• search hit 1 of 1
Back to Result List

Offspring sex determines the impact of the maternal ACE I/D polymorphism on maternal glycaemic control during the last weeks of pregnancy

  • Hypothesis/Introduction: We recently demonstrated that fetal sex may affect maternal glycaemic control in genetically prone mothers. We tested the hypothesis that fetal sex/fetal Y/X chromosomes might affect maternal glycaemic control during pregnancy depending on the maternal angiotensin converting enzyme (ACE) I/D polymorphism. Material and methods: One thousand, three hundred and thirty-two Caucasian women without pre-existing diabetes and pre-existing hypertension with singleton pregnancies delivering consecutively at the Charite obstetrics department were genotyped. Glycaemic control was analysed by measuring total glycated haemoglobin at birth. Correction for confounding factors and multiple testing was done. Results: Maternal ACE I/D polymorphism showed significant interaction with fetal sex concerning maternal total glycated haemoglobin. Total glycated haemoglobin in DD mothers delivering boys was 6.42 +/- 0.70% vs. 6.21 +/- 0.66% in DD mother delivering girls (p < 0.005), whereas the II carrying mothers showed the oppositeHypothesis/Introduction: We recently demonstrated that fetal sex may affect maternal glycaemic control in genetically prone mothers. We tested the hypothesis that fetal sex/fetal Y/X chromosomes might affect maternal glycaemic control during pregnancy depending on the maternal angiotensin converting enzyme (ACE) I/D polymorphism. Material and methods: One thousand, three hundred and thirty-two Caucasian women without pre-existing diabetes and pre-existing hypertension with singleton pregnancies delivering consecutively at the Charite obstetrics department were genotyped. Glycaemic control was analysed by measuring total glycated haemoglobin at birth. Correction for confounding factors and multiple testing was done. Results: Maternal ACE I/D polymorphism showed significant interaction with fetal sex concerning maternal total glycated haemoglobin. Total glycated haemoglobin in DD mothers delivering boys was 6.42 +/- 0.70% vs. 6.21 +/- 0.66% in DD mother delivering girls (p < 0.005), whereas the II carrying mothers showed the opposite effect. II mothers delivering a girl had a higher (p = 0.044) total glycated haemoglobin at birth (6.40 +/- 0.80%) compared to II mothers delivering boys (6.21 +/- 0.81%). There was no interaction of the ACE I/D polymorphism and fetal sex with respect to new onset proteinuria, new onset edema and pregnancy-induced hypertension. Conclusions: Maternal glycaemic control during the last weeks of pregnancy seems to be influenced by an interaction of the ACE I/D genotyp and fetal sex.show moreshow less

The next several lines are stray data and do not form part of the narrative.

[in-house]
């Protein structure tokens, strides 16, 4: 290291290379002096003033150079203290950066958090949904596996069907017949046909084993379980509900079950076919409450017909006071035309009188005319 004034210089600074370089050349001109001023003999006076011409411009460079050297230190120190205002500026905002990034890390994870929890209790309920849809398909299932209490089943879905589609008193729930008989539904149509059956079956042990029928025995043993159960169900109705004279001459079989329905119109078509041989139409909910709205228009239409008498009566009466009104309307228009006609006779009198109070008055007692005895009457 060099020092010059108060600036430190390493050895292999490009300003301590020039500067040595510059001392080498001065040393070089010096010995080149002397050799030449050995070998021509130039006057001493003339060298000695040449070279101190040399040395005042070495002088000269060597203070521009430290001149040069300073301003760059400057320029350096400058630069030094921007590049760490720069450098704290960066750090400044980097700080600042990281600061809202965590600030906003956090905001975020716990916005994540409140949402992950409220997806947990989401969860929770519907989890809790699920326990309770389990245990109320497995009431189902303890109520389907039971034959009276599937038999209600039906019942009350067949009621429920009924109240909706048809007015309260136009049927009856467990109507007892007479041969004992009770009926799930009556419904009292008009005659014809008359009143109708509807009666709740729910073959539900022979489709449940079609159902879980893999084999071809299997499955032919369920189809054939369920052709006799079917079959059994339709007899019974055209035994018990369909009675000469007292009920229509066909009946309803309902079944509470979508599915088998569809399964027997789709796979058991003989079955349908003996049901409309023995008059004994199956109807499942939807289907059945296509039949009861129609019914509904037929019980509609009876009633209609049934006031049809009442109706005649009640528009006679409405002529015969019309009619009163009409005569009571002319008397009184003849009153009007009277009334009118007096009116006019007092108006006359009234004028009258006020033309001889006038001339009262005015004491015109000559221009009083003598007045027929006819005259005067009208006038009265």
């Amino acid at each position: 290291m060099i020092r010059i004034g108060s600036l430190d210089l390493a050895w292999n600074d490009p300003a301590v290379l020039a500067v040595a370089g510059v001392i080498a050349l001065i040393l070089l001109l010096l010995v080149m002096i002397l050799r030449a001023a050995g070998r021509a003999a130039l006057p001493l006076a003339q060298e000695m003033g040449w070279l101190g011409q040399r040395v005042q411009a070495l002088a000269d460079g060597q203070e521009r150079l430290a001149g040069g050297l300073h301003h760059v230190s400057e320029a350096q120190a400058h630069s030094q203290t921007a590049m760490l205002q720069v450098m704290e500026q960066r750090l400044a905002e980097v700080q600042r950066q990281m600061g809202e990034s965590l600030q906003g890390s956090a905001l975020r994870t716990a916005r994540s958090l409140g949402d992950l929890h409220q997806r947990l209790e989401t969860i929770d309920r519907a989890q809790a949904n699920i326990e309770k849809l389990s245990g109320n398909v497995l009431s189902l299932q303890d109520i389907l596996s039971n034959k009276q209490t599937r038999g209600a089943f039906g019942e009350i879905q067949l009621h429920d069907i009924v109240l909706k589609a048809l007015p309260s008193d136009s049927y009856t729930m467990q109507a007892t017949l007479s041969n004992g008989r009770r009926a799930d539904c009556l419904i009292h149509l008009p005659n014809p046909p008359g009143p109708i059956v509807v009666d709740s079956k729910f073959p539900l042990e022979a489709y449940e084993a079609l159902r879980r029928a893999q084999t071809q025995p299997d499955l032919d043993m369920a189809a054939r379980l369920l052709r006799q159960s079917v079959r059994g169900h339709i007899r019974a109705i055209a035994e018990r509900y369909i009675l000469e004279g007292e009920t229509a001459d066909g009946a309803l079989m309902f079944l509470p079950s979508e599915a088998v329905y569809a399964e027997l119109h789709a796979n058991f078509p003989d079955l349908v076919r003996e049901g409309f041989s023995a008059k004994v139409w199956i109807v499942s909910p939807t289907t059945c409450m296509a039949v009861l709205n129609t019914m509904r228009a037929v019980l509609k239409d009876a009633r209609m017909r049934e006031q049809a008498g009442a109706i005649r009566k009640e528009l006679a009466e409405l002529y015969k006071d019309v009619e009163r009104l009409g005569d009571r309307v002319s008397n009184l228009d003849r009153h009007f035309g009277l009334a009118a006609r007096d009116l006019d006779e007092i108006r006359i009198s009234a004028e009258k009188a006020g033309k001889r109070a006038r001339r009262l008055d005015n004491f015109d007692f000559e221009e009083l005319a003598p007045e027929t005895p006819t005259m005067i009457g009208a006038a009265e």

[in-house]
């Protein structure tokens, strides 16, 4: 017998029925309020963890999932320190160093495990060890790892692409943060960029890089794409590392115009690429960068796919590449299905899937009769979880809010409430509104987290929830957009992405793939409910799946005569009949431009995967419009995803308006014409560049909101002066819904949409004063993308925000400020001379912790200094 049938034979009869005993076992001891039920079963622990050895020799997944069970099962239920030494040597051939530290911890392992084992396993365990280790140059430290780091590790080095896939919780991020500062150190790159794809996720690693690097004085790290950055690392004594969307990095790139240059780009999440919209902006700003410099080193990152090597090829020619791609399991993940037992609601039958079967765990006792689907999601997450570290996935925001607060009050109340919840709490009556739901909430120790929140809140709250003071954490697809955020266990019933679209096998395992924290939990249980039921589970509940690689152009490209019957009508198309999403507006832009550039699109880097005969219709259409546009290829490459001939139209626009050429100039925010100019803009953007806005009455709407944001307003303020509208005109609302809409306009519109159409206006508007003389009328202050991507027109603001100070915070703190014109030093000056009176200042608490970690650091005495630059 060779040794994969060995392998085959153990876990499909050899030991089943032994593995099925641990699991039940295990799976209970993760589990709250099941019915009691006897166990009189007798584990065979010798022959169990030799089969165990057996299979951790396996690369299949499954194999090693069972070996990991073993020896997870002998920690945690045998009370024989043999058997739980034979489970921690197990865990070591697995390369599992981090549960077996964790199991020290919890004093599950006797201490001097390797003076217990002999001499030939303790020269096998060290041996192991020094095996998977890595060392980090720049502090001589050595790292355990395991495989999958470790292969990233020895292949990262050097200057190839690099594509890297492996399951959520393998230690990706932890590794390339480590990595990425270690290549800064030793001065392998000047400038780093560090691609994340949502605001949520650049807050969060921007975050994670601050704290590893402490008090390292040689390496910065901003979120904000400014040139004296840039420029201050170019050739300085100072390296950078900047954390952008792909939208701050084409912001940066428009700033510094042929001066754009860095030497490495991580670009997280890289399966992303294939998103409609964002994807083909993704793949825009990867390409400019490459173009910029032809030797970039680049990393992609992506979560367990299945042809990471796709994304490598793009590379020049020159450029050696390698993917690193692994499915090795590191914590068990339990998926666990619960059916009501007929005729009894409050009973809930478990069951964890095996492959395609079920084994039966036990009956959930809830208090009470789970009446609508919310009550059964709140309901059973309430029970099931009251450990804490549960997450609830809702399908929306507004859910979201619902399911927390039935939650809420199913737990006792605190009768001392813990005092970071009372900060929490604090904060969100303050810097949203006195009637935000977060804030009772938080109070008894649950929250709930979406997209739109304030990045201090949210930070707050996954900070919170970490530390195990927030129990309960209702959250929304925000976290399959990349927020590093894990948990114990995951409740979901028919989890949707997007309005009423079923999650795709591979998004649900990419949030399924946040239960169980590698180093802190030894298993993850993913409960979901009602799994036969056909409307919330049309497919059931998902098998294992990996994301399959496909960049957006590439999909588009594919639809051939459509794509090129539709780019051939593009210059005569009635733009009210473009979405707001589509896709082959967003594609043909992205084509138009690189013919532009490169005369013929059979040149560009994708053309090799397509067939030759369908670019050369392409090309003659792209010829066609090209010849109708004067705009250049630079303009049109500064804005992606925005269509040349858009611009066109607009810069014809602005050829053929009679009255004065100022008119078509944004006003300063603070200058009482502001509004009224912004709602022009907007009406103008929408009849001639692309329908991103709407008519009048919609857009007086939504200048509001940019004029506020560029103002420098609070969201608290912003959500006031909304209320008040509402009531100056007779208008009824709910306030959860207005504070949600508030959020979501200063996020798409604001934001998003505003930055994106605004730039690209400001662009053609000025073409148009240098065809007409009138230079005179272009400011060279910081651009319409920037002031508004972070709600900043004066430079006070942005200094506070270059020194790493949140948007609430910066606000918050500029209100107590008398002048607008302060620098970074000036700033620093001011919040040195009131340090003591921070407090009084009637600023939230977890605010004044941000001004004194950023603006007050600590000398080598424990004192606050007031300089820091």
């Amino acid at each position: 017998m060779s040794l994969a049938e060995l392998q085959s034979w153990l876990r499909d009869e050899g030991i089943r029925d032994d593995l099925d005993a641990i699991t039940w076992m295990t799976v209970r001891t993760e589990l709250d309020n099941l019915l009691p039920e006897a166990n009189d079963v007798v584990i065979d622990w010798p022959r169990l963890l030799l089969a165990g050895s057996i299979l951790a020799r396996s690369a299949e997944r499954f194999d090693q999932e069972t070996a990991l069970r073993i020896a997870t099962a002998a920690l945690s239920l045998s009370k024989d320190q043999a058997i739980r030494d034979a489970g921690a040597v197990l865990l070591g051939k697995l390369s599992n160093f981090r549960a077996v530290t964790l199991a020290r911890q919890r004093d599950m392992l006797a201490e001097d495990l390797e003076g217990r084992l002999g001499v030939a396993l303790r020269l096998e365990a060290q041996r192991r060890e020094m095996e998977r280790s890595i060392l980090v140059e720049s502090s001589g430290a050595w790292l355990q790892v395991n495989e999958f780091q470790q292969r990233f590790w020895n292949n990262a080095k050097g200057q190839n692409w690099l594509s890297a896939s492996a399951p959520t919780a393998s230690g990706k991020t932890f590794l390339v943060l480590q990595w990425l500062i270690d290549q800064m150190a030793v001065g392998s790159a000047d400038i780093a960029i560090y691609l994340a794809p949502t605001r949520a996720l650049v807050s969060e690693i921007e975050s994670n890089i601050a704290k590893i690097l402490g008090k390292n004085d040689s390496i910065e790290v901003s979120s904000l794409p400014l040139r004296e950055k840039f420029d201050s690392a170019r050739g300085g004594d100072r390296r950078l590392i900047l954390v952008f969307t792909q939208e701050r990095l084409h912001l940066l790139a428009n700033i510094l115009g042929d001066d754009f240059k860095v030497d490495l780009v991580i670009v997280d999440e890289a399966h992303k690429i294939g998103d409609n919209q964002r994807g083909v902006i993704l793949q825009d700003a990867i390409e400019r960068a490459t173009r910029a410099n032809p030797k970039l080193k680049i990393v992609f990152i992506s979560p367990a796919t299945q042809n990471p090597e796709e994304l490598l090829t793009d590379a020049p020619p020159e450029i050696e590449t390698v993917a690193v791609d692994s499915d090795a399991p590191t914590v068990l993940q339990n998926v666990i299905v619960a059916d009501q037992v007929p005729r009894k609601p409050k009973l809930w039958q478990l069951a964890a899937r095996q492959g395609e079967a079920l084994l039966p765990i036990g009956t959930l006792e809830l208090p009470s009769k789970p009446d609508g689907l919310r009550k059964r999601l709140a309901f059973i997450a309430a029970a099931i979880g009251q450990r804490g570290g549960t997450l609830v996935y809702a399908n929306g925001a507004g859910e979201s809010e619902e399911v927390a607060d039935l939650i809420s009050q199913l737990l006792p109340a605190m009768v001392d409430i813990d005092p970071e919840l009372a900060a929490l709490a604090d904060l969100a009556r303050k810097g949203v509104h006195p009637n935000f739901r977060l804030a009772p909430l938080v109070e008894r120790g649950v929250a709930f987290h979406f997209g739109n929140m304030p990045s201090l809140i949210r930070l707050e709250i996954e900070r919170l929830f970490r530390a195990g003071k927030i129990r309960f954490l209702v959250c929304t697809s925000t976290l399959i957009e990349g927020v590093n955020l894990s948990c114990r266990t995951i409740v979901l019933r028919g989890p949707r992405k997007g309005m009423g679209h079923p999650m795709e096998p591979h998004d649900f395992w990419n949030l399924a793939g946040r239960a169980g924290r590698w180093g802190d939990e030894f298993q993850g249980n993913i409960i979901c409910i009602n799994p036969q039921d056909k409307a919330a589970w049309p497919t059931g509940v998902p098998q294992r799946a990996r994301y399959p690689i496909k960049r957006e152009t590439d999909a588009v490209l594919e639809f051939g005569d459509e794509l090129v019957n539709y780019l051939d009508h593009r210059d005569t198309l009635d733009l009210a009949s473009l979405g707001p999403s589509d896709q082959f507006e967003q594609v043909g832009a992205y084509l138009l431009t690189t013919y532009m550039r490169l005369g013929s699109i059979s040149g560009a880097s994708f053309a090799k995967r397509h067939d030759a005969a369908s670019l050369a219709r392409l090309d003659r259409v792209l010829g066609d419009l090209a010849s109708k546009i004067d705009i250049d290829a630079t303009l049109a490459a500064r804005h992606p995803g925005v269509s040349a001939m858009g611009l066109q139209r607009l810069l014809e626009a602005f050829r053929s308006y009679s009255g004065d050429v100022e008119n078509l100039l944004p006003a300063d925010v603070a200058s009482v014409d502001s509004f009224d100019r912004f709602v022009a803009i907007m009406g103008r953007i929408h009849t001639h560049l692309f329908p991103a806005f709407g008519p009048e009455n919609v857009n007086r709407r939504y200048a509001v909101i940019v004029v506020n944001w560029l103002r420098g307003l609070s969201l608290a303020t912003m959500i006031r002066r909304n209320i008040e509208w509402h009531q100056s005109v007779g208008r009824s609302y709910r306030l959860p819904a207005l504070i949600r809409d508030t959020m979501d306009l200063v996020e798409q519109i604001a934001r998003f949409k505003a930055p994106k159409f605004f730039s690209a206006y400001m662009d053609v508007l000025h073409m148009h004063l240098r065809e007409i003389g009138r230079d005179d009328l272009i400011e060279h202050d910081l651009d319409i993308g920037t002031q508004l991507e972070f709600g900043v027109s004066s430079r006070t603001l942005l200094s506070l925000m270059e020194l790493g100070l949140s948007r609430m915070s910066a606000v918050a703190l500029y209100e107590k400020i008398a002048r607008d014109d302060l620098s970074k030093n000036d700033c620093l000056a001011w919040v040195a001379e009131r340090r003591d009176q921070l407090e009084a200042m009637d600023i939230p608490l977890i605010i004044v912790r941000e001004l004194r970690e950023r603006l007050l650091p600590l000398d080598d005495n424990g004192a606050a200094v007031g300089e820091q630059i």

Export metadata

Additional Services

Share in Twitter Search Google Scholar Statistics
Metadaten
Author:Berthold HocherORCiDGND, Ludwig Schlemm, Hannah Haumann, Jian Li, Jan Rahnenführer, Florian Guthmann, Christian Bamberg, Philipp Kalk, Thiemo Pfab, You-Peng Chen
DOI:https://doi.org/10.1177/1470320310387843
ISSN:1470-3203 (print)
Parent Title (English):Journal of the renin angiotensin aldosterone system
Publisher:Sage Publ.
Place of publication:London
Document Type:Article
Language:English
Year of first Publication:2011
Year of Completion:2011
Release Date:2017/03/26
Tag:ACE I/D polymorphism; fetal sex; glycemic control during pregnancy; pregnancy; pregnancy induced diabetes; total glycated hemoglobin
Volume:12
Issue:3
Pagenumber:8
First Page:254
Last Page:261
Funder:Fresenius Foundation
Organizational units:Mathematisch-Naturwissenschaftliche Fakultät / Institut für Ernährungswissenschaft
Peer Review:Referiert